Ignominious start. Okay, so, 6/1 and 6/2 will be today. Quick reminder: SOAP – Scripture, Observations, Applications, Prayer.
Scripture: 1 The words of king Lemuel, the prophecy that his mother taught him. 2 What, my son? and what, the son of my womb? and what, the son of my vows?
Observations: Interestingly, there is apparently some disagreement as to who wrote this chapter – some say King Lemuel wrote down the words of his mother; some say it was written as the rest of the Proverbs, by King Solomon and “Lemuel” was a nickname, whether by his wife or someone else. Most agree that the words are those of a mother to her son – as remembered by that son, whoever he might be. However, the book I’ve been reading, Bible Women: All Their Words and Why They Matter, doesn’t list this chapter as having any words by a woman – which now makes me wonder what her premise was for counting the words of women in the Bible. In any case, there’s a good discussion of these two verses at that link. There’s a good video overview of the entire chapter done by the woman sponsoring this study. There are other commentaries, of course, but those seemed the most comprehensive.
Applications: Well, as a mother with two sons, I have a feeling that this was probably something I should have gotten through to both of them, but one of them has already been paying attention. 🙂 The other would likely have heard the words and then done the exact opposite, as that is his character. Application as a priest would hopefully be able to provide guidance to any young men who might actually come to me for advice – or any mothers who come wanting advice on how to advise their own sons.
Prayer: Thank you for the words of guidance you provide to us, for the teachers and guidance so many share in our walk to be closer with you. May your wisdom guide me to say the right things, so that the “burden” of words reflects the lightness of your yoke as we strive to follow the guidance you provide to us within your Holy Book.
Scripture: 3 Give not thy strength unto women, nor thy ways to that which destroyeth kings. 4 It is not for kings, O Lemuel, it is not for kings to drink wine; nor for princes strong drink:
Observations: Again, the discussion on Verse 3 is rather enlightening. I actually had a similar discussion with my father the other day. He wrote to find out why some Episcopals wanted to change the gender of God to name God “Mother”. My opinion has always been that God is likely genderless – “parent.” However, at the time anything was written down, there was male and female – Hebrew does not have a neuter concept. The parent who provided, directed, nurtured, loved, disciplined, etc. filled both roles, but was labeled “He” for simplicity’s sake as well as given the social and historical conditions. In the same way that “mankind” means all of humanity, male, female and otherwise. I’ve had priests use the term “Mother/Father/God” – it actually sounds rather like Teal’c from StarGate who ran everyone’s names together into one. Slightly ridiculous, but at the same time, an effort to make sure it is understood that God includes the Divine Feminine as well as the Divine Masculine. Among Baha’is, it is understood that the mother is the first educator of the next generation, and thus the mother, herself, should be educated so that she may rightly guide her children. Verse 4, I think begins to get into the specifics of what’s referred to in Verse 3, as discussed at the discussion mentioned. Kings may be better educated, hopefully more enlightened beings – but they are still at heart men, with the same temptations and foibles other men experience. But because they are leaders, they must be guarded against those things that would destroy them.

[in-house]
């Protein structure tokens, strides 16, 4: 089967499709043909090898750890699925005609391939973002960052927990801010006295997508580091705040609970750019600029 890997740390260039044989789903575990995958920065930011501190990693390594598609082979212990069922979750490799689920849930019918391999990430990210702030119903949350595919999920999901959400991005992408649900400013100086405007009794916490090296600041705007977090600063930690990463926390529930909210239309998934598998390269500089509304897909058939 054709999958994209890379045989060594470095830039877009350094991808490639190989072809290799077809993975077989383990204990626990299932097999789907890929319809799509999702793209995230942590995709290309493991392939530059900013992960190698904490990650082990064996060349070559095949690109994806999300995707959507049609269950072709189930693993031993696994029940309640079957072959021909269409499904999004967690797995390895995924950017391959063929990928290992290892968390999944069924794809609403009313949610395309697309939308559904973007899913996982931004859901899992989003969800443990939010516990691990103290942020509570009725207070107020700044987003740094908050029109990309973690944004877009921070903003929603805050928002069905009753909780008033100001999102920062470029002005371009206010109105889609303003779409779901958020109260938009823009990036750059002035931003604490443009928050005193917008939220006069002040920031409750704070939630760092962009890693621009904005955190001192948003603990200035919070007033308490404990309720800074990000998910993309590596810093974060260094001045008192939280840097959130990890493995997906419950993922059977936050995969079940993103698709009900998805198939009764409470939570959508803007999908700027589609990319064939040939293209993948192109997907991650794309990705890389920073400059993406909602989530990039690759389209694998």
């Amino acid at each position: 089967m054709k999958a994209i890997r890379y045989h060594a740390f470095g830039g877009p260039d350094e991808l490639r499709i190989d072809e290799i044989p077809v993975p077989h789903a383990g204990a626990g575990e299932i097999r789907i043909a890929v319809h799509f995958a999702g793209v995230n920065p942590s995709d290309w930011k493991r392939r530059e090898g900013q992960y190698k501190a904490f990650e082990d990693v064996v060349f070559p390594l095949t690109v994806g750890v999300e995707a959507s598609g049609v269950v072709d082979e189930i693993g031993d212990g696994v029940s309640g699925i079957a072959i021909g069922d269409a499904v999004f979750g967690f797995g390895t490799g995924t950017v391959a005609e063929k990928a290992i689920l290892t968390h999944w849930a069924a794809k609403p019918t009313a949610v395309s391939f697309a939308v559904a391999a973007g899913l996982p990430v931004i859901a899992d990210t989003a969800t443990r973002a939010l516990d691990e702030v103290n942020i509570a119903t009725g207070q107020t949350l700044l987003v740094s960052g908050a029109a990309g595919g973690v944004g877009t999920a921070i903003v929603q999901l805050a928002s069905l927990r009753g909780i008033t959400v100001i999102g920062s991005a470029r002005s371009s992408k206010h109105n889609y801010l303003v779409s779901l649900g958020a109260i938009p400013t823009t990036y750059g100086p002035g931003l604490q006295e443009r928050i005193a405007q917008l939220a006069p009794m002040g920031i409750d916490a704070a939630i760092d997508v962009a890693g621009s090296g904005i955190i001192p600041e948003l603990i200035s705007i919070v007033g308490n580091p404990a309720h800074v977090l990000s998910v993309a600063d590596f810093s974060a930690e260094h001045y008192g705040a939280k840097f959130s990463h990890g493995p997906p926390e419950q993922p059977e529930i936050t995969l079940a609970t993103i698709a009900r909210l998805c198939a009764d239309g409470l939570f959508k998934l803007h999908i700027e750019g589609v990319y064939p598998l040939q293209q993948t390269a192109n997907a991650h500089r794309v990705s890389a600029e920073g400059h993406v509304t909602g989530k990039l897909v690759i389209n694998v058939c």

Applications: I think I’ll mention here that in all instances of this chapter, the applications come down to being mom to two sons, and wanting them to live well, make fine choices and live in service to God. Encouraging them to do the very best they can in God’s sight is part of my job as a mother – which includes reminding them that they are the heads of their own households, and as such, need to be good leaders, strong in the ways God would have them to be.
Prayer: God, may your will be done.